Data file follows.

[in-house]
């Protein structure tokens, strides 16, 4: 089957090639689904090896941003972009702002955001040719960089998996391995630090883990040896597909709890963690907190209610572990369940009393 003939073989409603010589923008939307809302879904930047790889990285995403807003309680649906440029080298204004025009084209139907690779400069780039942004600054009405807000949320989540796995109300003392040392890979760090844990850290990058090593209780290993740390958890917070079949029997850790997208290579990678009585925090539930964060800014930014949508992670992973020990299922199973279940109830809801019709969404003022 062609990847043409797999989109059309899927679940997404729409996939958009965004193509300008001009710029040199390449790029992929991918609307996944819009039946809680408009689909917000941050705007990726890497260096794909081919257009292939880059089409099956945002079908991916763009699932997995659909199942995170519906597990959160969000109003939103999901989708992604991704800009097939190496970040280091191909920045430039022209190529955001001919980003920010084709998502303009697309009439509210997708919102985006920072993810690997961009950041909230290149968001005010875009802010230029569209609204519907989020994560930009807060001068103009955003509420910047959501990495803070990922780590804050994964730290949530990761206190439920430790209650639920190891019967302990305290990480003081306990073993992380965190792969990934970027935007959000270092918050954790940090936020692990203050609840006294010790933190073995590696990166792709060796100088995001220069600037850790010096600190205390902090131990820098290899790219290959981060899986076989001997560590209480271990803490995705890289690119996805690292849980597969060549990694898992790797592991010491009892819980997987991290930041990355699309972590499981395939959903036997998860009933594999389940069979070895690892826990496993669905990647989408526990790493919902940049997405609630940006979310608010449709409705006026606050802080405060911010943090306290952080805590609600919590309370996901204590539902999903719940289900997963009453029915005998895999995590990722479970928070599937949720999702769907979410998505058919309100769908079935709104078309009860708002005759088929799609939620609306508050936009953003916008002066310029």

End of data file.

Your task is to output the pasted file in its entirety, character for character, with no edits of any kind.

[in-house]
């Protein structure tokens, strides 16, 4: 089957090639689904090896941003972009702002955001040719960089998996391995630090883990040896597909709890963690907190209610572990369940009393 003939073989409603010589923008939307809302879904930047790889990285995403807003309680649906440029080298204004025009084209139907690779400069780039942004600054009405807000949320989540796995109300003392040392890979760090844990850290990058090593209780290993740390958890917070079949029997850790997208290579990678009585925090539930964060800014930014949508992670992973020990299922199973279940109830809801019709969404003022 062609990847043409797999989109059309899927679940997404729409996939958009965004193509300008001009710029040199390449790029992929991918609307996944819009039946809680408009689909917000941050705007990726890497260096794909081919257009292939880059089409099956945002079908991916763009699932997995659909199942995170519906597990959160969000109003939103999901989708992604991704800009097939190496970040280091191909920045430039022209190529955001001919980003920010084709998502303009697309009439509210997708919102985006920072993810690997961009950041909230290149968001005010875009802010230029569209609204519907989020994560930009807060001068103009955003509420910047959501990495803070990922780590804050994964730290949530990761206190439920430790209650639920190891019967302990305290990480003081306990073993992380965190792969990934970027935007959000270092918050954790940090936020692990203050609840006294010790933190073995590696990166792709060796100088995001220069600037850790010096600190205390902090131990820098290899790219290959981060899986076989001997560590209480271990803490995705890289690119996805690292849980597969060549990694898992790797592991010491009892819980997987991290930041990355699309972590499981395939959903036997998860009933594999389940069979070895690892826990496993669905990647989408526990790493919902940049997405609630940006979310608010449709409705006026606050802080405060911010943090306290952080805590609600919590309370996901204590539902999903719940289900997963009453029915005998895999995590990722479970928070599937949720999702769907979410998505058919309100769908079935709104078309009860708002005759088929799609939620609306508050936009953003916008002066310029």